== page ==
Twenty-seventh Sunday in Ordinary Time
1) Hb 1:2-3; 2:2-4
Psalm 95:1-2, 6-9
2) 2 Tm 1:6-8, 13-14
Gospel: Lk 17:5-10
St. Paul was a prisoner for the Gospel who willingly endured humiliation and hardship out of love for Jesus Christ. His example begins a long stream of courageous disciples of Jesus who have endured imprisonment and martyrdom up and down the centuries. Their courage continues in our own time in the bold witness of many modern-day Christians.
Take the example of Jesuit Father Walter Ciszek, an American priest who went to Russia as a missionary in the mid-20th century. He began his ministry in Poland just as World War II began and as the war unfolded he entered Russia, even as many were fleeing the country.
There he began, in secret, his priestly ministry of hearing confessions, conducting retreats and engaging in parish ministry, all of which were illegal and dangerous. He was arrested on false charges of espionage and spent more than 20 years in prison and hard labor in the gulag.
Like St. Paul and countless persecuted Christians, the hardships of imprisonment, torture and hard labor did not stop Father Ciszek from continuing his priestly ministry.
In his memoir, titled “He Leadeth Me,” Father Ciszek writes: “His will for us was in the twenty-four hours of each day: the people, the places, the circumstances He set before us in that time. Those were the things God knew were important to Him and to us at that moment, and those were the things upon which He wanted us to act.”
The prophet Habakkuk tells us that faith in God opens our life to new graces. Our spiritual renewal deepens as we grow in faith in God’s providential care for us. In the face of many injustices all around them, Habakkuk reminds the people that God is just and those who live by faith will know God’s blessings, for “the just one, because of his faith, shall live.”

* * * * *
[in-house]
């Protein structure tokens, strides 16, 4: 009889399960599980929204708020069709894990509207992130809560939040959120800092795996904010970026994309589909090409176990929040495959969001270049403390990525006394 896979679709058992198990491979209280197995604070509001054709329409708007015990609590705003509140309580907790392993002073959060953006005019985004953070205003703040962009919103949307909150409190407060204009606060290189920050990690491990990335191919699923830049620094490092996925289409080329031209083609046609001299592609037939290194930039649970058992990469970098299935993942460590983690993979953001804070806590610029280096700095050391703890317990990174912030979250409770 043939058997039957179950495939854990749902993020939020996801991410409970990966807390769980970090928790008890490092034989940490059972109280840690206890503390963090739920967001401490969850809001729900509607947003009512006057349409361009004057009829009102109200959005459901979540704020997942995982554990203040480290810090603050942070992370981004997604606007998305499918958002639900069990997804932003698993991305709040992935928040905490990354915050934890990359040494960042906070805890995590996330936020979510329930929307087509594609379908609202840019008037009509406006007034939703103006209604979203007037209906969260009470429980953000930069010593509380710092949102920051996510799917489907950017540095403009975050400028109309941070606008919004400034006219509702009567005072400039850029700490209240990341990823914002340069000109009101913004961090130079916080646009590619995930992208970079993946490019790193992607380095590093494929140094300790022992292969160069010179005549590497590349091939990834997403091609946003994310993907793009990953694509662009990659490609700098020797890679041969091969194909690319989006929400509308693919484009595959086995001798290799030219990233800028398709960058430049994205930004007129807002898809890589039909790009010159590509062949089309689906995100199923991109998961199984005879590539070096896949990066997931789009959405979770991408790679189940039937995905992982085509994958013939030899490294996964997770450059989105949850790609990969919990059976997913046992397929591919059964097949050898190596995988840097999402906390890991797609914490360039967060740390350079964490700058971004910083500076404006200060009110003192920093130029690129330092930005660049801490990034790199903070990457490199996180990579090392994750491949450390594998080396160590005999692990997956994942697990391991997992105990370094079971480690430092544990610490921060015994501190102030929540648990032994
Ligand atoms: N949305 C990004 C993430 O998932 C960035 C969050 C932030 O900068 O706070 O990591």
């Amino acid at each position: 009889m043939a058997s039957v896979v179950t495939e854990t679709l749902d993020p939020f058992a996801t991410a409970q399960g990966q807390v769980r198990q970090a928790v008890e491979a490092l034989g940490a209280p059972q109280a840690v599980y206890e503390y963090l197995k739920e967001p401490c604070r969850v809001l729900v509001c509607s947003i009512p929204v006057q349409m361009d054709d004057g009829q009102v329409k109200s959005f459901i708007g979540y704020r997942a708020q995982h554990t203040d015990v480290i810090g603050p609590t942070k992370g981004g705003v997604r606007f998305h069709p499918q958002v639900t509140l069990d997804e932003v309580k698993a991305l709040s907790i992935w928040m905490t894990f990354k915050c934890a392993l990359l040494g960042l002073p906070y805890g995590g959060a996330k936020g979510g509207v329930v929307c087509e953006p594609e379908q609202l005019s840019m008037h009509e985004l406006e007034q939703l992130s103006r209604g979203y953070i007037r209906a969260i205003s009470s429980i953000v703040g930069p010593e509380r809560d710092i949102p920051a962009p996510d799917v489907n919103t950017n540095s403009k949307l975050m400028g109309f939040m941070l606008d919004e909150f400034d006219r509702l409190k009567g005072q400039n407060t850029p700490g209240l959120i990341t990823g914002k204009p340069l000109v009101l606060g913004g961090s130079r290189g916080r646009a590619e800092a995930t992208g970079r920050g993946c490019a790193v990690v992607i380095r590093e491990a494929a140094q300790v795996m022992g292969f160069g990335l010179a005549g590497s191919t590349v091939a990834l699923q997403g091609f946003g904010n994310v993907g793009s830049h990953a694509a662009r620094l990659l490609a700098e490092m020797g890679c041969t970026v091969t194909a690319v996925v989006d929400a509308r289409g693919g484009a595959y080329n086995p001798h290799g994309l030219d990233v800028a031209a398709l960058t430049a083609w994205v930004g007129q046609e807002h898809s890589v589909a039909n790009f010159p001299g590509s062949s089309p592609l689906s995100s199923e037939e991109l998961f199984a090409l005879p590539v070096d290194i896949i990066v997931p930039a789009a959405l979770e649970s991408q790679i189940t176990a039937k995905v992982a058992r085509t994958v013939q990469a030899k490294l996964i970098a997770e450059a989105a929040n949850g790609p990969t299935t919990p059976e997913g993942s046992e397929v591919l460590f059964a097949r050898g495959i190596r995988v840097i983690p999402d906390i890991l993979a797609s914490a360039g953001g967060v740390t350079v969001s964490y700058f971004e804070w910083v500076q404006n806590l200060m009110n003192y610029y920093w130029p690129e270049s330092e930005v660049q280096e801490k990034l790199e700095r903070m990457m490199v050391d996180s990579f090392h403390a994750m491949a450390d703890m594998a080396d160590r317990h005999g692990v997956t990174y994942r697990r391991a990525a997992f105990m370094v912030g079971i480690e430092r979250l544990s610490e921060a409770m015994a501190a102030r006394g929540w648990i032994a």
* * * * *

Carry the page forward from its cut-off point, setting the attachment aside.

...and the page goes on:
Faith is a gift of God. And our response to God’s love in the act of faith is a work of the Holy Spirit leading us to friendship with God, who is the origin and destiny of our life.
St. Paul reminds us that this gift of faith is to be deepened constantly so that it burns like a bright flame. So, Paul writes, “I remind you, to stir into flame the gift of God that you have through the imposition of my hands.”
One way we continue to stir into flame the gift of faith is by remaining close to the word of God. Paul encourages us to “take as your norm the sound words that you heard from me, in the faith and love that are in Christ Jesus. Guard this rich trust with the help of the Holy Spirit that dwells within us.”
In the Gospel, the apostles make a simple and profound request when they say to Jesus, “Increase our faith.” The desire for God is written by God on each human heart.
Our hearts are restless because only God fully satisfies the longings of our heart. Jesus’ response reminds us to strive to grow in faith daily as we pray, “speak to me, Lord.”
How do you strive to increase your faith each day?
Sullivan is a professor at The Catholic University of America.